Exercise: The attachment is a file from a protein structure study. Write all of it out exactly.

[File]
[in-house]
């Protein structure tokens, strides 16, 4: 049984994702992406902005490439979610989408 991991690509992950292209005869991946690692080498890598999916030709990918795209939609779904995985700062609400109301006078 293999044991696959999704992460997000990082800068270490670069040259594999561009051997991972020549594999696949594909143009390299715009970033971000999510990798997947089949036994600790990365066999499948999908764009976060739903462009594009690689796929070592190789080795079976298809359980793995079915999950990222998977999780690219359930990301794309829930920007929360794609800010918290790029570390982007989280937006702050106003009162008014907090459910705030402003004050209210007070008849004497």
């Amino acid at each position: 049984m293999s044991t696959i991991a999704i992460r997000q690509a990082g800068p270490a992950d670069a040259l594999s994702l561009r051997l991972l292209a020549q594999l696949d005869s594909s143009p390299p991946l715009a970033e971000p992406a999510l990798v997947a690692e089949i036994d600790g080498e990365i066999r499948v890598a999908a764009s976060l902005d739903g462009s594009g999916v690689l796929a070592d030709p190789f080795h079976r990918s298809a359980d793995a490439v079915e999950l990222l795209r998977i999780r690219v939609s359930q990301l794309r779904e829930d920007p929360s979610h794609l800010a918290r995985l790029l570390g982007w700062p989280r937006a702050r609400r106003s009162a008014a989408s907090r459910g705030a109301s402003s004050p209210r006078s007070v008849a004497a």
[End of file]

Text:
[in-house]
């Protein structure tokens, strides 16, 4: 049984994702992406902005490439979610989408 991991690509992950292209005869991946690692080498890598999916030709990918795209939609779904995985700062609400109301006078 293999044991696959999704992460997000990082800068270490670069040259594999561009051997991972020549594999696949594909143009390299715009970033971000999510990798997947089949036994600790990365066999499948999908764009976060739903462009594009690689796929070592190789080795079976298809359980793995079915999950990222998977999780690219359930990301794309829930920007929360794609800010918290790029570390982007989280937006702050106003009162008014907090459910705030402003004050209210007070008849004497």
């Amino acid at each position: 049984m293999s044991t696959i991991a999704i992460r997000q690509a990082g800068p270490a992950d670069a040259l594999s994702l561009r051997l991972l292209a020549q594999l696949d005869s594909s143009p390299p991946l715009a970033e971000p992406a999510l990798v997947a690692e089949i036994d600790g080498e990365i066999r499948v890598a999908a764009s976060l902005d739903g462009s594009g999916v690689l796929a070592d030709p190789f080795h079976r990918s298809a359980d793995a490439v079915e999950l990222l795209r998977i999780r690219v939609s359930q990301l794309r779904e829930d920007p929360s979610h794609l800010a918290r995985l790029l570390g982007w700062p989280r937006a702050r609400r106003s009162a008014a989408s907090r459910g705030a109301s402003s004050p209210r006078s007070v008849a004497a």